JACKSON HOLE, United States- Bank of England Deputy Governor Ben Broadbent, Bank of Japan Governor Haruhiko Kuroda and Central Bank of Brazil Governor Alexandre Antonio Tombini take part in a panel discussion on "Labor markets and monetary policy" at Kansas Fed's annual Jackson Hole symposium.» Read More
The U.S. economy isn't likely to recover until "well into 2010," Wilbur Ross, chairman and CEO of WL Ross & Co., said Monday.
The head of the White House council of economic advisors is "more optimistic" that the US economy is close to stabilization, the Financial Times reported Monday.
Standard and Poor’s may have put the UK on “negative outlook” over fears about the country’s ballooning debt, but this has yet to dissuade foreign investors from tapping into the £220 billion ($359 billion) in government bonds that Britain is set to issue this year.
The recent rally in the euro is a positive sign for the S&P 500, because it shows appetite for risk is still strong and the S&P could hit 1,000 this summer, Kevin Cook, market analyst at PEAK6 Investments, told CNBC Wednesday.
Hedge funds were not responsible for the current credit crisis, but could cause the next financial crisis if they are not under the right regulatory control, Lord Adair Turner, chairman of the Financial Services Authority, told CNBC.
Incoming auctions of government bonds and the recent retreat in the stock markets are crowding investors into bonds, and maybe this is a good choice for a while, David Keeble, head of fixed-income strategy at Calyon, told CNBC.
The stock market is heading for a downward correction in September or October more severe than any since the credit crisis took hold, Robin Griffiths, technical strategist from Cazenove Capital, told CNBC Monday.
The price of oil, which is rising too fast, and long-term interest rates that are beginning to creep up are likely to suppress a budding recovery, famous economist Nouriel Roubini, also dubbed "Dr. Doom," told CNBC Monday.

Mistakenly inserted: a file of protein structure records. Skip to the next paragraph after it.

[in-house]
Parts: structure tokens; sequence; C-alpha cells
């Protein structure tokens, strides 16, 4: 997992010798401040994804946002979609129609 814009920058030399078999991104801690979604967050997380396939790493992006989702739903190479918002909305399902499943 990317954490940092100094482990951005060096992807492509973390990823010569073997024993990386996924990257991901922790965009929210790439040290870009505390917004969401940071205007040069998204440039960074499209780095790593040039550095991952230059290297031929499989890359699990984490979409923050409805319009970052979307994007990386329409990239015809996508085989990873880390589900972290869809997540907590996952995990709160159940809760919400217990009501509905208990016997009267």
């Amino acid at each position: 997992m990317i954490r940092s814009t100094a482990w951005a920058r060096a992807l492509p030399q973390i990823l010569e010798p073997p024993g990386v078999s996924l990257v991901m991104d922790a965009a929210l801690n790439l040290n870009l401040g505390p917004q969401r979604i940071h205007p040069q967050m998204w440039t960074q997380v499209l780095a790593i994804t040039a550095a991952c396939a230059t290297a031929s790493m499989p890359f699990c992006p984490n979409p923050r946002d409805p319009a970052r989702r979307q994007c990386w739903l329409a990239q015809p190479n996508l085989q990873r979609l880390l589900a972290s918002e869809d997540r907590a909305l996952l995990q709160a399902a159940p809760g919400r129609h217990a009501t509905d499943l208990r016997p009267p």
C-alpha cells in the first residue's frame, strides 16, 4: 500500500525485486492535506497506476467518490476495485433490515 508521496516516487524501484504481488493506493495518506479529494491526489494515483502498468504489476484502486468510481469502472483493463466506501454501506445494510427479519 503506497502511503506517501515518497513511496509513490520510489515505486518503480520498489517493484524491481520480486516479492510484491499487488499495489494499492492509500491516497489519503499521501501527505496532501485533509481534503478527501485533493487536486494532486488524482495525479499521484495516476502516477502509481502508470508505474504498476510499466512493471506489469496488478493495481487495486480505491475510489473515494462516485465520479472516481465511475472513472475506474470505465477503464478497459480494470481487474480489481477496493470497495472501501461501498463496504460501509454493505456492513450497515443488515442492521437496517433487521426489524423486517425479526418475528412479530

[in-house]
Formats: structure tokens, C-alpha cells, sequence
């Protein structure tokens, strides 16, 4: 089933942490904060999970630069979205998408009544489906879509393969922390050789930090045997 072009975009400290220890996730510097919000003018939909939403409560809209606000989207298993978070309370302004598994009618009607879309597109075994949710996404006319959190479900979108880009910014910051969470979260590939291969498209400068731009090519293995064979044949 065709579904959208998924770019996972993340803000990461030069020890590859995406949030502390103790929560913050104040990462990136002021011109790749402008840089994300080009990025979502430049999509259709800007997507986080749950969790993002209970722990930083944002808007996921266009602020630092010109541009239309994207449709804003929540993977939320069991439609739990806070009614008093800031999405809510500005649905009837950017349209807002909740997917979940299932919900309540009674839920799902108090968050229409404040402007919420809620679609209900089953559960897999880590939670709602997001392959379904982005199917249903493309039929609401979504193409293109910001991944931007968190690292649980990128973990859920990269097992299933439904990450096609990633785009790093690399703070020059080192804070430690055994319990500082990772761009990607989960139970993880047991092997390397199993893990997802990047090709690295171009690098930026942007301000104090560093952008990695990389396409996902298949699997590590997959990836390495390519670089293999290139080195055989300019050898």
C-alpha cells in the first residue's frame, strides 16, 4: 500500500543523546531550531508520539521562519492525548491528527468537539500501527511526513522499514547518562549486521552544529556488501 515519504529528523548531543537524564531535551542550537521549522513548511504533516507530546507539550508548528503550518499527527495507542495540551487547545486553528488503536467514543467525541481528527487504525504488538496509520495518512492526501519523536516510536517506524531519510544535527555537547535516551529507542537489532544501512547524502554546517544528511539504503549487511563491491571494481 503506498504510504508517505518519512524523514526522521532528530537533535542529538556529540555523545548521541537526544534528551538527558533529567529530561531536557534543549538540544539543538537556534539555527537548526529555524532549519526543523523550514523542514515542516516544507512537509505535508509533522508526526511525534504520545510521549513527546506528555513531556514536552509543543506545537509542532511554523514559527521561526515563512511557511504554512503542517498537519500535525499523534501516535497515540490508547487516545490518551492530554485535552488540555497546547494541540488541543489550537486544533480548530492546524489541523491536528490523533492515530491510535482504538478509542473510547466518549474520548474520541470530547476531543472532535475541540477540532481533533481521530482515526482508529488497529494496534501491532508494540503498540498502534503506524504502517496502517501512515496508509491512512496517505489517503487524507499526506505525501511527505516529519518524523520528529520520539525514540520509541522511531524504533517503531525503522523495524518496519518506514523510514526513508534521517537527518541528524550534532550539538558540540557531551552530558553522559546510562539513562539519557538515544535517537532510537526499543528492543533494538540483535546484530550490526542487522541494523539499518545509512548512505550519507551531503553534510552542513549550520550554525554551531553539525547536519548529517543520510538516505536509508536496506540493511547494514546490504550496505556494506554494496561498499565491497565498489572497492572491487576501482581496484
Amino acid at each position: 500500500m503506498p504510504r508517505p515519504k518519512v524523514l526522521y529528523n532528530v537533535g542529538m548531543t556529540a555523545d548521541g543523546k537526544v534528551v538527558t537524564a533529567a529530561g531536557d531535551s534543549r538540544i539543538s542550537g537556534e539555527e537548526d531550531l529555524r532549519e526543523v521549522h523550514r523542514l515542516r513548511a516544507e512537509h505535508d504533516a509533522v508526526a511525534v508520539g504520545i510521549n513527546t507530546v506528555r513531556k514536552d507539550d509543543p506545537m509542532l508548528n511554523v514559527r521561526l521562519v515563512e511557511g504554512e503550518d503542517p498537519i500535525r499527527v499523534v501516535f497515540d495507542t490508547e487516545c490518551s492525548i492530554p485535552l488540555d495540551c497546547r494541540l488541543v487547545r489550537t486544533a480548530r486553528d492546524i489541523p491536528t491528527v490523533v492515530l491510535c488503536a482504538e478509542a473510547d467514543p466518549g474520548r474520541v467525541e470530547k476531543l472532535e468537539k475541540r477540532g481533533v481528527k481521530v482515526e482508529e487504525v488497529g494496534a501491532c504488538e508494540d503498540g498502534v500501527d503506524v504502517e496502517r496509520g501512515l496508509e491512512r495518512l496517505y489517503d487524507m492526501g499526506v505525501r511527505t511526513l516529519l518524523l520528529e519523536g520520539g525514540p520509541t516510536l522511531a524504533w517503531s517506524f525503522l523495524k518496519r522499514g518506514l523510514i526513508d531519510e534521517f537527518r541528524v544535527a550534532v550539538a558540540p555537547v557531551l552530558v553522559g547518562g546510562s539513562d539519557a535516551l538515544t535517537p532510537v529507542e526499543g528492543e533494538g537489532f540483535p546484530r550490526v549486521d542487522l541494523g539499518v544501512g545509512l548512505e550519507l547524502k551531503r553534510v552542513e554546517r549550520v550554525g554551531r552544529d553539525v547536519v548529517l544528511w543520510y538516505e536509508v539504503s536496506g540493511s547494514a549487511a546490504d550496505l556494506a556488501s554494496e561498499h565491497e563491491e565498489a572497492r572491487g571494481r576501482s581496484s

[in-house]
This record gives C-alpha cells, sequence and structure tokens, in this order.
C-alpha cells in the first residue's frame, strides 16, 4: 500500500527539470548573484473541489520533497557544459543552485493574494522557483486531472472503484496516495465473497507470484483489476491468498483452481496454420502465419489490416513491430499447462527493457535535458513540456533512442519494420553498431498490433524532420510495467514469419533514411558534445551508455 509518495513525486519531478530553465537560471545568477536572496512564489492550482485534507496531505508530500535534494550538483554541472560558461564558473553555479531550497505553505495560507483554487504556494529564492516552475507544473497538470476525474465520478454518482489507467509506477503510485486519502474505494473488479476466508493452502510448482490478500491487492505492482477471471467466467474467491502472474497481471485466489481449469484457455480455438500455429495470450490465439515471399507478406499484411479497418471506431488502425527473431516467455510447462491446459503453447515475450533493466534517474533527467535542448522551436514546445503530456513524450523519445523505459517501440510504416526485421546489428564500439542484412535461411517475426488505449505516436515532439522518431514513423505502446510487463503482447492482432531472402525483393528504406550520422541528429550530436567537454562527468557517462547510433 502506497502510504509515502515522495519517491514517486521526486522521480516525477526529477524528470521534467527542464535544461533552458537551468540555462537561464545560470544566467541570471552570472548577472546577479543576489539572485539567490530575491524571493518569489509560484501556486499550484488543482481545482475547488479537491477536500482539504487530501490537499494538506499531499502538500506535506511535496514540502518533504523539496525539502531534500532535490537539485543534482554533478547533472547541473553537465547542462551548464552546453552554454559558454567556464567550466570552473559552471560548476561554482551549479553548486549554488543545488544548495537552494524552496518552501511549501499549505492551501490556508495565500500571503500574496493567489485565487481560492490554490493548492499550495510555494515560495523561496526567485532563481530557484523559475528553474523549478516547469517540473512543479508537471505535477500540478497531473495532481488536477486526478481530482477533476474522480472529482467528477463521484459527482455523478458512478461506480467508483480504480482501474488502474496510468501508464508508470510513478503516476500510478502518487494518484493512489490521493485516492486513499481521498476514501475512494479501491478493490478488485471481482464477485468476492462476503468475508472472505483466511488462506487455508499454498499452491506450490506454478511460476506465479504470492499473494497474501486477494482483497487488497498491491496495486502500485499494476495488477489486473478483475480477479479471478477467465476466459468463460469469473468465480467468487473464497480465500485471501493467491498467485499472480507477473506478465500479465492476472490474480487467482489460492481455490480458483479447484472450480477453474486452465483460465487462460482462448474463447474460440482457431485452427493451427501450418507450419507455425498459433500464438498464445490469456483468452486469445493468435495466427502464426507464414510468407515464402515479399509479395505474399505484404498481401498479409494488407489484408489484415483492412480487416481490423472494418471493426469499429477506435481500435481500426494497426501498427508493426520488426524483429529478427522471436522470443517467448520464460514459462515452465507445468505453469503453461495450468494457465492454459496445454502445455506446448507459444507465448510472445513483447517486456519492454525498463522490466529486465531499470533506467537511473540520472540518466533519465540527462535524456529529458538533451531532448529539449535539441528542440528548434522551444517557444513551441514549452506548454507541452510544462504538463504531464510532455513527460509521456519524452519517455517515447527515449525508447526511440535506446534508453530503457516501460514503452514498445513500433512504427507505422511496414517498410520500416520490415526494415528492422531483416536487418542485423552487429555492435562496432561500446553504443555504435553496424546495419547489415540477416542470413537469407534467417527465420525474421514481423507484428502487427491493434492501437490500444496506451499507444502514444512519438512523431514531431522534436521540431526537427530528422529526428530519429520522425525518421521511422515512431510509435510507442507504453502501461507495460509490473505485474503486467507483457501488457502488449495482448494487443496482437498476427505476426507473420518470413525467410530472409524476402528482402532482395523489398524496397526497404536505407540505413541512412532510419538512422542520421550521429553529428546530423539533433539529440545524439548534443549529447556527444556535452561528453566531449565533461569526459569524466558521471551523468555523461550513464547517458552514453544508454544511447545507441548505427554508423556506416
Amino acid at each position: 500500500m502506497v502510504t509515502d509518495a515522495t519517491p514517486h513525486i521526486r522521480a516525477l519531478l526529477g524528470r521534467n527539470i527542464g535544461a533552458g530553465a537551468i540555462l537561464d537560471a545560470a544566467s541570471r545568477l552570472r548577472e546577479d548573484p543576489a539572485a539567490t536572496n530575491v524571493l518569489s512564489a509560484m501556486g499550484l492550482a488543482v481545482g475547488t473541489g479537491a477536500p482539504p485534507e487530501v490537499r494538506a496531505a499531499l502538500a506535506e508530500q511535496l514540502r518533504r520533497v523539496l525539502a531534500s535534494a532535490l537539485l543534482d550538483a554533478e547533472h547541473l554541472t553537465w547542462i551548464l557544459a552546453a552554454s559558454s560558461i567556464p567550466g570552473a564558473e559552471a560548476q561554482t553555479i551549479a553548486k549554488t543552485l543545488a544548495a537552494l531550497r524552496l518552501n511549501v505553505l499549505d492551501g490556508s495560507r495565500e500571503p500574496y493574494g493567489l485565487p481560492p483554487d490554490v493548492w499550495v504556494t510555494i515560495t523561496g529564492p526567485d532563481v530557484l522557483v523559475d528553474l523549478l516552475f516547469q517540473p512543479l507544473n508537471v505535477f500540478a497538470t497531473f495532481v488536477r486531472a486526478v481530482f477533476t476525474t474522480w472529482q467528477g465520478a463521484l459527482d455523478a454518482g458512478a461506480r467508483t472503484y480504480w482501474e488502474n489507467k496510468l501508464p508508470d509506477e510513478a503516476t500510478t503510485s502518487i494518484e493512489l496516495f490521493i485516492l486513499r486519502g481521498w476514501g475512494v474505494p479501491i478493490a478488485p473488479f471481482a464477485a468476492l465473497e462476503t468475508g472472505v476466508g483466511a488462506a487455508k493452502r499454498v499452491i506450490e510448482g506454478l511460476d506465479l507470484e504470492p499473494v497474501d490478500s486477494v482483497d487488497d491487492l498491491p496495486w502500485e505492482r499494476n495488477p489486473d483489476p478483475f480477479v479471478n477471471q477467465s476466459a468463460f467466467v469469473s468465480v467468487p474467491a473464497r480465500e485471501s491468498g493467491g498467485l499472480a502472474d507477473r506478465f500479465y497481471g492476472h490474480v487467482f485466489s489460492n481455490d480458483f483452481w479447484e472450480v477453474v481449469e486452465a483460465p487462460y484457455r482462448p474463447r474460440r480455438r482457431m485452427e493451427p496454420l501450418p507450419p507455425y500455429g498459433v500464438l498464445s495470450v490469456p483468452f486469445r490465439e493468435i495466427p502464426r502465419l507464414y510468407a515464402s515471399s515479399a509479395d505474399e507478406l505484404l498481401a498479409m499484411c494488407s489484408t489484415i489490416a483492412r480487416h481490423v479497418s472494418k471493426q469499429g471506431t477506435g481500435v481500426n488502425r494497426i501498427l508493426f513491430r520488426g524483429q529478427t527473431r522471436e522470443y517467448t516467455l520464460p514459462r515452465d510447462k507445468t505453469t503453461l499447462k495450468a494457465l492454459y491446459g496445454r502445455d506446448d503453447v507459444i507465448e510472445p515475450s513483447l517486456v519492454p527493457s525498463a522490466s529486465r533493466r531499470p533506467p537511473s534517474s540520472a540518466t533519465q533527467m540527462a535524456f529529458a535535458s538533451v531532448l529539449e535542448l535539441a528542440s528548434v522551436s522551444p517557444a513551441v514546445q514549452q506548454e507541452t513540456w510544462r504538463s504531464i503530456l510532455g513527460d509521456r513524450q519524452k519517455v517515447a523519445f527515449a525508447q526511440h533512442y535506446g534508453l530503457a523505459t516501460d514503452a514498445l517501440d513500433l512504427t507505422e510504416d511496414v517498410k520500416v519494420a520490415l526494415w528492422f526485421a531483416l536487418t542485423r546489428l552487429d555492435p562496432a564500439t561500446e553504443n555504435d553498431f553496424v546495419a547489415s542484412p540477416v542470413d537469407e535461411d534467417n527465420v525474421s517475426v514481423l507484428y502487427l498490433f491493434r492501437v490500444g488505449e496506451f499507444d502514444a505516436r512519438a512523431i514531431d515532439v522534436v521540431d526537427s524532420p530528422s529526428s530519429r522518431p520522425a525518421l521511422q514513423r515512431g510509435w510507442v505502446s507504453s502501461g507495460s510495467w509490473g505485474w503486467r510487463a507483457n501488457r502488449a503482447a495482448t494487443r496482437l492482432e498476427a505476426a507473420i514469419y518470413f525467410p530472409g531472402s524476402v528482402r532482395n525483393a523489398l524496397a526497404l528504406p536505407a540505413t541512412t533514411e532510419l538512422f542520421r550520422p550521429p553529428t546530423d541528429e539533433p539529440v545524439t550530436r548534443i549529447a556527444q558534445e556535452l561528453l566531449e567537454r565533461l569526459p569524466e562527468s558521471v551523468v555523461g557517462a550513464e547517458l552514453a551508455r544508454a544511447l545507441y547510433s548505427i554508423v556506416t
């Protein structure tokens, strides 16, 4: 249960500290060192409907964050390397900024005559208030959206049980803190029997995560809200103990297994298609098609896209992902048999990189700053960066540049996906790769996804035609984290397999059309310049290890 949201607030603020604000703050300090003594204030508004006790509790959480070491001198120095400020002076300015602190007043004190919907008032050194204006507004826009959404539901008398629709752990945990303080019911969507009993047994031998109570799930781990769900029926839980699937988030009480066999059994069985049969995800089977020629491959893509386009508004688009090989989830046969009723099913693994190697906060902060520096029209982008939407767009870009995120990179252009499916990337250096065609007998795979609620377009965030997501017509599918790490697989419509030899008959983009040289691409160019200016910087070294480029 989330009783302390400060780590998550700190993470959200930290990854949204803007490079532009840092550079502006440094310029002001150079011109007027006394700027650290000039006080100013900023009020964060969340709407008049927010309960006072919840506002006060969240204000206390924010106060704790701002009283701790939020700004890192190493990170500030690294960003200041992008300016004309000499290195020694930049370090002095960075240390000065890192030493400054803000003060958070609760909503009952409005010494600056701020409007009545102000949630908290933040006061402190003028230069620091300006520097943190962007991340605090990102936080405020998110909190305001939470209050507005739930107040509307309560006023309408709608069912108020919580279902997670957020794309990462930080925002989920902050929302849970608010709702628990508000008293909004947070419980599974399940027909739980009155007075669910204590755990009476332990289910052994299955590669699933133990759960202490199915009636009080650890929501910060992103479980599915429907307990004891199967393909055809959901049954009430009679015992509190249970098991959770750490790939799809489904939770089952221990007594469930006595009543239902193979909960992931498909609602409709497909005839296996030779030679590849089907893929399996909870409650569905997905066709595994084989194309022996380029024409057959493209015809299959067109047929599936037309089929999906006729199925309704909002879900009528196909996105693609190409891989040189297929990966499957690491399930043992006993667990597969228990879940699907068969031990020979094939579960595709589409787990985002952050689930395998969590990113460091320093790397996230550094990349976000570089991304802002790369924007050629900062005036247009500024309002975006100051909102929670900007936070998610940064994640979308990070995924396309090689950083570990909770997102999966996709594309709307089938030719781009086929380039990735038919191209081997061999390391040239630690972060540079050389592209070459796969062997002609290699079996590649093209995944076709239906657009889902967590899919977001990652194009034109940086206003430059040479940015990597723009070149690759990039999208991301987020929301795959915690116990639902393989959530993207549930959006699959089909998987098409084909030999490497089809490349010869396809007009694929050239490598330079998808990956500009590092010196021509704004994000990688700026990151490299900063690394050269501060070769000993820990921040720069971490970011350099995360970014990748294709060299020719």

Global stock markets have enjoyed a strong performance over the past three months, but that could be over and stocks could be facing a 10-to-15 percent correction, one expert told CNBC. Famous economist Nouriel Roubini shared the bearish sentiment by saying there would be a “significant market correction.”
After months of light volumes and high volatility, experts tell CNBC risk aversion in the currency markets has moderated. They suggest buying policy-related stocks but staying clear of base metals.
Global stocks were lower Thursday but oil and gold futures rose. Despite this, experts told CNBC a period of consolidation is coming for the two commodities.
Bank of England Governor Mervyn King set out the bank’s stimulus and interest rate exit strategy on Wednesday, in preparation of an economic turnaround and higher inflation.
The recent rally in the S&P 500 seems to have reached a peak for now and could fall back toward 880 points, but after that pullback the bull market will probably be back, Roelof van den Akker, chartist at ING Wholesale Banking, told CNBC.
The Federal Reserve should stop buying government debt and instead focus on kick-starting areas of the credit markets having to do with consumers, Steve Forbes, Forbes CEO, told CNBC Monday.
Despite Bank of America's shares closing over 8 percent higher on Thursday after KBW raised its rating on the stock, experts tell CNBC shares of big U.S. banks like BofA and Citigroup will tread water for some time yet.
Global stocks inched higher Friday as investors become more optimistic on the economic outlook after data showed gains in Chinese industrial output and a rise in U.S. retail sales. Experts tell CNBC a new bull market has begun and the best way to trade currencies is to sell volatility.
The automobile sector broke out of its downward trend this spring, according to Royce Tostrams, technical analyst at Tostrams Groep.
European credit spreads edged wider and gilts and bunds prices tumbled Thursday, after the US Treasury's 'sloppy' auction which reinforced investors' expectations that the Federal Reserve will have to raise rates sooner rather than later.
The recent surge in the price of oil looks set to continue and could push the cost of a barrel of crude toward $78 over the next few weeks, Chris Zwermann, global strategist at Zwermann Financial, told CNBC.
The price of a barrel of oil rose to a near eight-month high above $72 Thursday, giving investors and consumers alike a stark reminder of last summer’s unprecedented surge to more than $147.
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